Experimental UI features

    As of this release, the LibreOffice UI has been extended with the addition of an experimental Notebookbar, which offers another UI option in addition to the Default UI (with two toolbars), the Single Toolbar UI and the Sidebar with a Single Toolbar. Each UI layout has been thought to serve a different cluster of LibreOffice users.

    LibreOffice Online

    LibreOffice 5.3 features the first source release of LibreOffice Online, a cloud office suite enabling basic collaborative editing of documents in a browser by re-using the LibreOffice “core engine”.

    LibreOffice Online is fundamentally a server service and should be installed and configured by adding a cloud storage and a SSL certificate, which are not included in the package.

    Builds of the latest LibreOffice Online source code are available as Docker images.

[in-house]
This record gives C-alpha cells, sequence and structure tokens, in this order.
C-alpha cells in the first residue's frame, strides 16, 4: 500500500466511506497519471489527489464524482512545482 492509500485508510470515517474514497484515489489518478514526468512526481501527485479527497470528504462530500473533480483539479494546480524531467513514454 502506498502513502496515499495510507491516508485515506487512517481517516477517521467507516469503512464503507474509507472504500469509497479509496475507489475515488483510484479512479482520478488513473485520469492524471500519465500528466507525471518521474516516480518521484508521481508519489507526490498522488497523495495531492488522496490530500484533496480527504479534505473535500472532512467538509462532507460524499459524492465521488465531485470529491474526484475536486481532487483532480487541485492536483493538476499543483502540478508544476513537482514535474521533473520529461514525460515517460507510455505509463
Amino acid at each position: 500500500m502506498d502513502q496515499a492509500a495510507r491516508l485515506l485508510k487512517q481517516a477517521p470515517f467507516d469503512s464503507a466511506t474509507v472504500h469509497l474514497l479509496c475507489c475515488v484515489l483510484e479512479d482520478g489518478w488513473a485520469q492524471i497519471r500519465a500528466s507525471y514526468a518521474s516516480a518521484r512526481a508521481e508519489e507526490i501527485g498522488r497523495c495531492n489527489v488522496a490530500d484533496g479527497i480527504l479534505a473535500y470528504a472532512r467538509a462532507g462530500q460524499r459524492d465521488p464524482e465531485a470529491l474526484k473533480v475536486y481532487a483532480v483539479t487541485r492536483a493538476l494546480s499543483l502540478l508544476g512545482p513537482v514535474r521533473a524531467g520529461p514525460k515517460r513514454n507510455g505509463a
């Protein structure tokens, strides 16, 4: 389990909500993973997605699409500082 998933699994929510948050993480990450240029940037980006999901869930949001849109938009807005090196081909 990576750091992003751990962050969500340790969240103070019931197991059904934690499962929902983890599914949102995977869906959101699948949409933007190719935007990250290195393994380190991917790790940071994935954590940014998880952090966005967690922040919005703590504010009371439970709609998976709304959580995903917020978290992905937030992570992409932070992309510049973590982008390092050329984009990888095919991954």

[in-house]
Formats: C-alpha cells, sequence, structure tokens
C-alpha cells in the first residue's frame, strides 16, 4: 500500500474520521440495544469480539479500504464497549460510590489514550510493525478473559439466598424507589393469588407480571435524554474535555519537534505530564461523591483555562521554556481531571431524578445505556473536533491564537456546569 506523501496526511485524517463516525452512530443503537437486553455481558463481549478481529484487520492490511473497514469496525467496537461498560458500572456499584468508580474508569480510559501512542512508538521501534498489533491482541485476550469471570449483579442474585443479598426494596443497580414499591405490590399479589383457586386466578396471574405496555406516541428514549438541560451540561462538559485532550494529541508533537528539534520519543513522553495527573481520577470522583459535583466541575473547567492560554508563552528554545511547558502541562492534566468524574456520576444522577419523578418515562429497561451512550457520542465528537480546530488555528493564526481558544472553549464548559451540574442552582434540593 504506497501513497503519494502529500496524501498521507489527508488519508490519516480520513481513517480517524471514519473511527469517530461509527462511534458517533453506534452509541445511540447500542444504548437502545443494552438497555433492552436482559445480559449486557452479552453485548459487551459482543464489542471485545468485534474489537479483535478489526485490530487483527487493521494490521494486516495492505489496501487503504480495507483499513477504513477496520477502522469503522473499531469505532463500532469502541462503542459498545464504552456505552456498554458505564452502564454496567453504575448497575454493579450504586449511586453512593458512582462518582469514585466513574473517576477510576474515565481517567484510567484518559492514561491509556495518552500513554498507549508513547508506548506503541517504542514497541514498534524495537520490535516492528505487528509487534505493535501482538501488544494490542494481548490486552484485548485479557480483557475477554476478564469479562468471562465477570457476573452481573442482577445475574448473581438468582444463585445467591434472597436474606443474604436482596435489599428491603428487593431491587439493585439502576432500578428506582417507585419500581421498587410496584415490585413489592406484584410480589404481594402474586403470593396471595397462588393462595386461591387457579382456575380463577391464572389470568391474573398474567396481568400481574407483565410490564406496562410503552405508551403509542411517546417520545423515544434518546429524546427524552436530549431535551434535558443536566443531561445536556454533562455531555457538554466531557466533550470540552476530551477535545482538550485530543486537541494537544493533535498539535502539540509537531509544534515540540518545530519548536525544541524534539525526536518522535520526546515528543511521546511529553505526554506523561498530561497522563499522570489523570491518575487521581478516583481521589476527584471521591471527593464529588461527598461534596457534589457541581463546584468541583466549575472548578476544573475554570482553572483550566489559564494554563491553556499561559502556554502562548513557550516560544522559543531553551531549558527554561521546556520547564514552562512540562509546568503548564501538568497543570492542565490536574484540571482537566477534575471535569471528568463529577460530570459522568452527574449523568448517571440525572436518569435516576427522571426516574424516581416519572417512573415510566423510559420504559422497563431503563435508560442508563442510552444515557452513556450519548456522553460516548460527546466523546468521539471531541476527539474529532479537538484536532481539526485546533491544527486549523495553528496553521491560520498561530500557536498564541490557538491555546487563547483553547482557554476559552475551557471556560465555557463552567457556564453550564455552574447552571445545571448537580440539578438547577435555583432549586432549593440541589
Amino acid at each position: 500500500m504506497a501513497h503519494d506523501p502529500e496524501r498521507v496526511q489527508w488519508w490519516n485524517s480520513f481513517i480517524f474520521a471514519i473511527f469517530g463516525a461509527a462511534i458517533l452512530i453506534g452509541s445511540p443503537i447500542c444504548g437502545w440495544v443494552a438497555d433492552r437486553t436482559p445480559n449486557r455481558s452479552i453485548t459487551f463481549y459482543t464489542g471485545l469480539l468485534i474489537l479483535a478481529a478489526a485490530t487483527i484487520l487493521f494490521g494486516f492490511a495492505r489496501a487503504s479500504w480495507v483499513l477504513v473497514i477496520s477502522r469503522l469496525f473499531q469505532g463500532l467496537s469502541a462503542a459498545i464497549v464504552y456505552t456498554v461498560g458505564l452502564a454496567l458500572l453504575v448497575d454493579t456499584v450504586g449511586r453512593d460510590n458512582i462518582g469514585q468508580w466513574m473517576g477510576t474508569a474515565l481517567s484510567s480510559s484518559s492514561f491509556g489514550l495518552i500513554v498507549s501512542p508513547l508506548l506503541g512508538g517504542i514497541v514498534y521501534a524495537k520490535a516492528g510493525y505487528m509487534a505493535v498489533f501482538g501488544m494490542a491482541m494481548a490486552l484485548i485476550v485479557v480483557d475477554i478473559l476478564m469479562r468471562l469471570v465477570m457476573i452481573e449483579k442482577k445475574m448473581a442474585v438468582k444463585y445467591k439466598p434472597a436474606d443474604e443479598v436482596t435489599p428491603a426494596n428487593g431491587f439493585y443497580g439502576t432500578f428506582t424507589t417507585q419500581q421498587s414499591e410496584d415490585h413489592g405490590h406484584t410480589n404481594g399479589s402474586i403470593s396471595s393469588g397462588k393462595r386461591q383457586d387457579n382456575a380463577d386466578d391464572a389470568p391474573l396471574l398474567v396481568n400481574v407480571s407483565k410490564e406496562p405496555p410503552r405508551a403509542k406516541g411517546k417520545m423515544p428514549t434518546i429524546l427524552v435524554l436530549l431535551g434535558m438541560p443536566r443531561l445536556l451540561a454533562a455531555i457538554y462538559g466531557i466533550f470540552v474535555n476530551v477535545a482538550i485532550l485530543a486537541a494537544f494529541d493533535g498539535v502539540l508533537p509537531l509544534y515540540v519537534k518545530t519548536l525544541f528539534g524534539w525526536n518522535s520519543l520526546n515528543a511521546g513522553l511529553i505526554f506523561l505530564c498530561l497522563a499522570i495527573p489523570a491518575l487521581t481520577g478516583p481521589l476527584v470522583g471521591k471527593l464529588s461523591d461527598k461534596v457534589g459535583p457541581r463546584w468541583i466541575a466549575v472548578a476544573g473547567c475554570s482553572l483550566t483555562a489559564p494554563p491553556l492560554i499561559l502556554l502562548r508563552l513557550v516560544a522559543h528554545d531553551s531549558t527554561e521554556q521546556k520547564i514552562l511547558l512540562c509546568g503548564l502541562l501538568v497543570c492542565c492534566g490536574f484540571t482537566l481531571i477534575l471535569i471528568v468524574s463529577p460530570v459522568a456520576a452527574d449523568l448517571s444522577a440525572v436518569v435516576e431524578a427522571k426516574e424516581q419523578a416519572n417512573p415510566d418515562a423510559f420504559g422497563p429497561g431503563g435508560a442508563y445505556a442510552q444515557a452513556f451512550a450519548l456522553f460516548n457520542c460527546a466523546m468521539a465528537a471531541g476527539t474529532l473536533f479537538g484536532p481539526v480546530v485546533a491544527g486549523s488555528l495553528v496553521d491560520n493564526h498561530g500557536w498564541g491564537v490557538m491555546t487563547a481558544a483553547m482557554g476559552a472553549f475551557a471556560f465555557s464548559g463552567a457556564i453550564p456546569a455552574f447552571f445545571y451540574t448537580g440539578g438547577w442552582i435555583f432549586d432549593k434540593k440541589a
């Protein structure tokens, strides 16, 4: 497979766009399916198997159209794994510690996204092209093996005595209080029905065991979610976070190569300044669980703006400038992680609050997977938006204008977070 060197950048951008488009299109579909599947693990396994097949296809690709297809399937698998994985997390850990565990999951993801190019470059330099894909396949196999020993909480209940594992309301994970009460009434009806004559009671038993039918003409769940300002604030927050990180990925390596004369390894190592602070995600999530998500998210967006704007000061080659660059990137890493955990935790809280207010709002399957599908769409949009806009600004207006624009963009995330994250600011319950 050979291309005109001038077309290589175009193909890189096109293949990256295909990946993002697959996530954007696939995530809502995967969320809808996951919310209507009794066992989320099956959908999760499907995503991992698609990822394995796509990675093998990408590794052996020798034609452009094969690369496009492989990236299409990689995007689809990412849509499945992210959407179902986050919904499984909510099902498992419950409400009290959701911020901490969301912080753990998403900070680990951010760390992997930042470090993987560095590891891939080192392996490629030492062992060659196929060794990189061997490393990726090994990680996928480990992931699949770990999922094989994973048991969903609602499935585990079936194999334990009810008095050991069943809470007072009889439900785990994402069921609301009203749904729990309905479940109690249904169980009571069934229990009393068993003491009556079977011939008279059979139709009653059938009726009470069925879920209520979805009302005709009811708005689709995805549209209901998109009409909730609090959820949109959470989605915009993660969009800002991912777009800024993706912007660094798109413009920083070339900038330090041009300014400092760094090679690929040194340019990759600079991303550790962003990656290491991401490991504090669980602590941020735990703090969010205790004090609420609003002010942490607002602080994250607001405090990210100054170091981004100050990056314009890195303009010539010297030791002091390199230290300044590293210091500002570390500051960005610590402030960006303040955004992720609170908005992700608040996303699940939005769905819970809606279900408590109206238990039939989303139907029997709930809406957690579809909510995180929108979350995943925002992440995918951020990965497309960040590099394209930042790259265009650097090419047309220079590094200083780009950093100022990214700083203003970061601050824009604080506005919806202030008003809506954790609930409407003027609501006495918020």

LibreOffice 5.3 is available for immediate download (your correspondent has already moved onto an as yet unreleased development version. Ed.).

    However, for large scale and commercial deployments, The Document Foundation recommends the more mature 5.2.5 version (posts passim), preferably with professional support.

  • The shortest suicide note in history?

    Labour MP Gerald Kaufman is credited with coining the phrase “the longest suicide note in history” to describe his party’s 1983 election manifesto.

    Entitled “The New Hope for Britain“, the manifesto called amongst other things for unilateral nuclear disarmament, higher personal taxation for the rich, abolition of the House of Lords and the re-nationalisation of recently privatised industries such as British Telecom and British Aerospace.

    In that election, Labour’s vote fell by more than 3 million compared with 1979, with the party’s representation in the House of Commons declined from 261 to 209, whilst Margaret Thatcher’s Conservative government enjoyed a 4% swing, buoyed up a wave of jingoistic fervour engendered by the conflict in the Falklands/Malvinas.